Automatic Plex Media Server update script for Linux/Ubuntu

Written March 14th, 2016 by
Categories: Scripts

I’m sure many of you know of Plex Media Server (PMS) and how awesome it can be for letting your kids watch your movies on the go. It likely needs no introduction, but if you’d like to learn more, please click Plex Media Server to be taken to their site.

In my home lab running ESXi through my VMUG Advantage EVALexperience (shameless plug, I know), I have an ubuntu VM I built specifically for PMS with 2 vCPUs & 4GB of RAM.

I then set up the mounts for my Synology NAS where my movie folders are so they’re mounted at boot, installed PMS, configured libraries, did some customizations, and BOOM! Kids’ movies on my phone on the go!

Sounds awesome! Why are you writing a post?

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vSphere Fault Tolerance Role Privilege names have changed from vSphere 5.5 to 6.0

I was playing in my lab today and ran across something I thought was strange. I exported the privileges from a test role in one lab, which happened to be vSphere 5.5, then tried to create a new role in vCenter 6.0 with the privileges I just pulled. It worked fine for almost everything, except these two:

Could not find Privilege with name 'Enable Fault Tolerance'.
Could not find Privilege with name 'Disable Fault Tolerance'.

I thought that was kind of strange, so I ran a quick

Get-VIPrivilege | ? {$ -like "*fault*"} | select Name,Id

and looked for something similar. Below is the comparison of 5.5 & 6.0:

vSphere 5.5
Name - Id
Turn On Fault Tolerance - VirtualMachine.Interact.CreateSecondary
Turn Off Fault Tolerance - VirtualMachine.Interact.TurnOffFaultTolerance
Disable Fault Tolerance - VirtualMachine.Interact.DisableSecondary
Enable Fault Tolerance - VirtualMachine.Interact.EnableSecondary
Query Fault Tolerance compatibility - VirtualMachine.Config.QueryFTCompatibility

vSphere 6.0
Name - Id
Turn On Fault Tolerance - VirtualMachine.Interact.CreateSecondary
Turn Off Fault Tolerance - VirtualMachine.Interact.TurnOffFaultTolerance
Suspend Fault Tolerance - VirtualMachine.Interact.DisableSecondary
Resume Fault Tolerance - VirtualMachine.Interact.EnableSecondary
Query Fault Tolerance compatibility - VirtualMachine.Config.QueryFTCompatibility

The difference is not drastic, but one simply word, or even one character, out of place will cause your script to fail. It’s easy to see that “Turn On” and “Enable” sound the same, so the need to rename “Enable” to “Resume” makes sense to me. Same with Disable & Suspend. These are just the two I know about, I really should write another article listing which ones have changed, but that’s for another day :)

Just something to watch out for I wanted to share.

Happy scripting!

PowerCLI script to migrate clusters to new vCenter

Written April 30th, 2014 by
Categories: Scripts, Virtualization

Hey scripters! I recently had a task of migrating an entire virtual datacenter from one vCenter to another. It sounds like a pretty simple task, but manually recreating the cluster(s) could cause some human errors. I decided to write a script that would look at a specific vDatacenter and get all it’s clusters, then recreate that tree in the new vCenter. It’s pretty simple, really, it pulls all the clusters, then creates new clusters with the same attributes. When moving over the hosts, it first disconnects them from the original vCenter, then removes them from inventory.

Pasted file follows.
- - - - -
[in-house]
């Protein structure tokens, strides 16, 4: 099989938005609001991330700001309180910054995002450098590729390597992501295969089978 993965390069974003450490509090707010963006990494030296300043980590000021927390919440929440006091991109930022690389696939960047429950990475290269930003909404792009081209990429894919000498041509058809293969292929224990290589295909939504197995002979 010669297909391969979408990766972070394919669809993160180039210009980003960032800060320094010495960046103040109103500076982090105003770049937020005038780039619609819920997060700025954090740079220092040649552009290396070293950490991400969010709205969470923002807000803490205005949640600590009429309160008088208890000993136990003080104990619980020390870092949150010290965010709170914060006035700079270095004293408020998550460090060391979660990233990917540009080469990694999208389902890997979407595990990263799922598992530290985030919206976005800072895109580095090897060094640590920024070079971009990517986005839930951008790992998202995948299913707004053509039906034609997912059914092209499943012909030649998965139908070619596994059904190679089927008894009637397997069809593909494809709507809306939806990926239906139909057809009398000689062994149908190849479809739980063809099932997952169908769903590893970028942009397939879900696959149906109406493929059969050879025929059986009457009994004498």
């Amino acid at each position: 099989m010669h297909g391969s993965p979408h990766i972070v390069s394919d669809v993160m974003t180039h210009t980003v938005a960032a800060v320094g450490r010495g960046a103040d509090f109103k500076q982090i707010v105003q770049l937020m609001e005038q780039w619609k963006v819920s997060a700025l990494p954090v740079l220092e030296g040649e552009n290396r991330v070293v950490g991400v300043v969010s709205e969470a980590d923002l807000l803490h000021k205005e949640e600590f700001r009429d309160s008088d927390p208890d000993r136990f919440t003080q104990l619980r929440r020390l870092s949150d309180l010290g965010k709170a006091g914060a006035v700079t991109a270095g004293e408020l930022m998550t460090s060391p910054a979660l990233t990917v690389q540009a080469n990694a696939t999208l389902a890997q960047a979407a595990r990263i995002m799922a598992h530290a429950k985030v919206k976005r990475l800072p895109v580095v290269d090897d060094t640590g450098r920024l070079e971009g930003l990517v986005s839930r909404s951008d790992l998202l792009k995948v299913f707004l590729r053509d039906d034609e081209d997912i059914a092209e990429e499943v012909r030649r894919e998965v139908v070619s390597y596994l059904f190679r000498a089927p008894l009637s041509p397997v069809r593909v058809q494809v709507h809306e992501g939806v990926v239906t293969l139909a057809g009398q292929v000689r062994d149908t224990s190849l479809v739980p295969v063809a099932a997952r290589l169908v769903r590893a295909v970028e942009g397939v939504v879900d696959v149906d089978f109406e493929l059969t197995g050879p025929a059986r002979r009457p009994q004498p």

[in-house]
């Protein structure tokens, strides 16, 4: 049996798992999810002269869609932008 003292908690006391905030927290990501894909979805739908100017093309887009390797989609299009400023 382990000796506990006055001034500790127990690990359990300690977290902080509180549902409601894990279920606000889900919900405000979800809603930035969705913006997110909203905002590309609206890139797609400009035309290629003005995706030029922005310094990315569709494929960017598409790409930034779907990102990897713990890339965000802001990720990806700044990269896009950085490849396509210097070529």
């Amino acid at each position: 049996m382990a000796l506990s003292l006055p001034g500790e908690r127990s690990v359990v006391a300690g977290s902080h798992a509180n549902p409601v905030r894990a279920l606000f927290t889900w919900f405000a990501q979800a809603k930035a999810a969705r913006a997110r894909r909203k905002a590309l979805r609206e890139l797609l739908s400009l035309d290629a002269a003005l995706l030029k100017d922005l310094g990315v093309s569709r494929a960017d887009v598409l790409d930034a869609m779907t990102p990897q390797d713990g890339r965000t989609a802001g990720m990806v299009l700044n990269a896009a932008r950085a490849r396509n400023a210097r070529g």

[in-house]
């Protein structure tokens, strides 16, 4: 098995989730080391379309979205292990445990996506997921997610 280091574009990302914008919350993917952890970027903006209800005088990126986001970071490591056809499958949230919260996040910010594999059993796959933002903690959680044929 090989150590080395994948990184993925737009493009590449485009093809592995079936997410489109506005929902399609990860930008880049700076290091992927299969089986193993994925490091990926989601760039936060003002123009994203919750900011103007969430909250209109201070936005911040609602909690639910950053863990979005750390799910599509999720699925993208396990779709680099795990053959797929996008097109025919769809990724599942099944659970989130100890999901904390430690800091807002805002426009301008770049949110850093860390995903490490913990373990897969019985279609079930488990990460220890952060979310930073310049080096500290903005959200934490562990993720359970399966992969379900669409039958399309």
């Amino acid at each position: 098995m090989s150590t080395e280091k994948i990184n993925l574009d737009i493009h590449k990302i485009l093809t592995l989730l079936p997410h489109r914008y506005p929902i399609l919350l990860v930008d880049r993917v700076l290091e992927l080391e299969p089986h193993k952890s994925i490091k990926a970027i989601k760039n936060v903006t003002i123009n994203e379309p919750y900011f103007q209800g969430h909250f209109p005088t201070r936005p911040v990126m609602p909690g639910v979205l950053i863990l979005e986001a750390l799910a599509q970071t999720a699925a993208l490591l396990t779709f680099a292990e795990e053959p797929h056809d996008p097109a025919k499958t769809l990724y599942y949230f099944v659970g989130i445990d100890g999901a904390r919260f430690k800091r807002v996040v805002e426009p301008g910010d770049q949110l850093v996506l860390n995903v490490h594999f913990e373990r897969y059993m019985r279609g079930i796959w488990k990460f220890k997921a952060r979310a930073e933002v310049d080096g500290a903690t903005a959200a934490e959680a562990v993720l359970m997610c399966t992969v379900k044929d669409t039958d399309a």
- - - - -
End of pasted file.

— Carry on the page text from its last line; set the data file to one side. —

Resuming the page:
I thought about disabling HA & DRS on the source vCenter cluster right before hand, but manually disconnecting & removing shouldn’t be an issue. If you add the host to the new vCenter without first removing from the old vCenter, that’s when you’ll get some HA weirdness because the old vCenter doesn’t know what just happened.

What does it do?

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PowerShell User Management script for Windows Server 2012 Core

This post is long over due. I’ve been playing with Windows Server 2012 without the GUI (aka Core) for a while and one thing that irks me is that without the Graphical Management Tools, you’re really stuck using old school “net user” commands. Sure, you can use another GUI 2012 server’s Server Manager to connect and manage your core server, but what if you only have one core server you’re testing? Or, what if you simply want to do things the hard PowerShell way?

I had some ideas, since 2012 Core has the SConfig thing, I decided to do something similar and create a user-management script specifically for this scenario.

So what does it do? Some pretty basic tasks: create & delete users, create & delete groups, as well as edit users. Editing users includes changing the password, enable & disable, and adding & removing group membership. All done from a nice little PowerShell window!

Here’s a screenshot:
User Management Script Menu Read the rest of this entry »

Reader Request: Scripted VM Conversion to Thick from input CSV file using PowerShell PowerCLI

Written August 14th, 2013 by
Categories: Scripts, Virtualization
No Comments »

A few days ago I received a comment on This Post requesting a custom script to take a list of VMs from a file and convert them to thick. I quickly slapped something together and sent it to him for testing.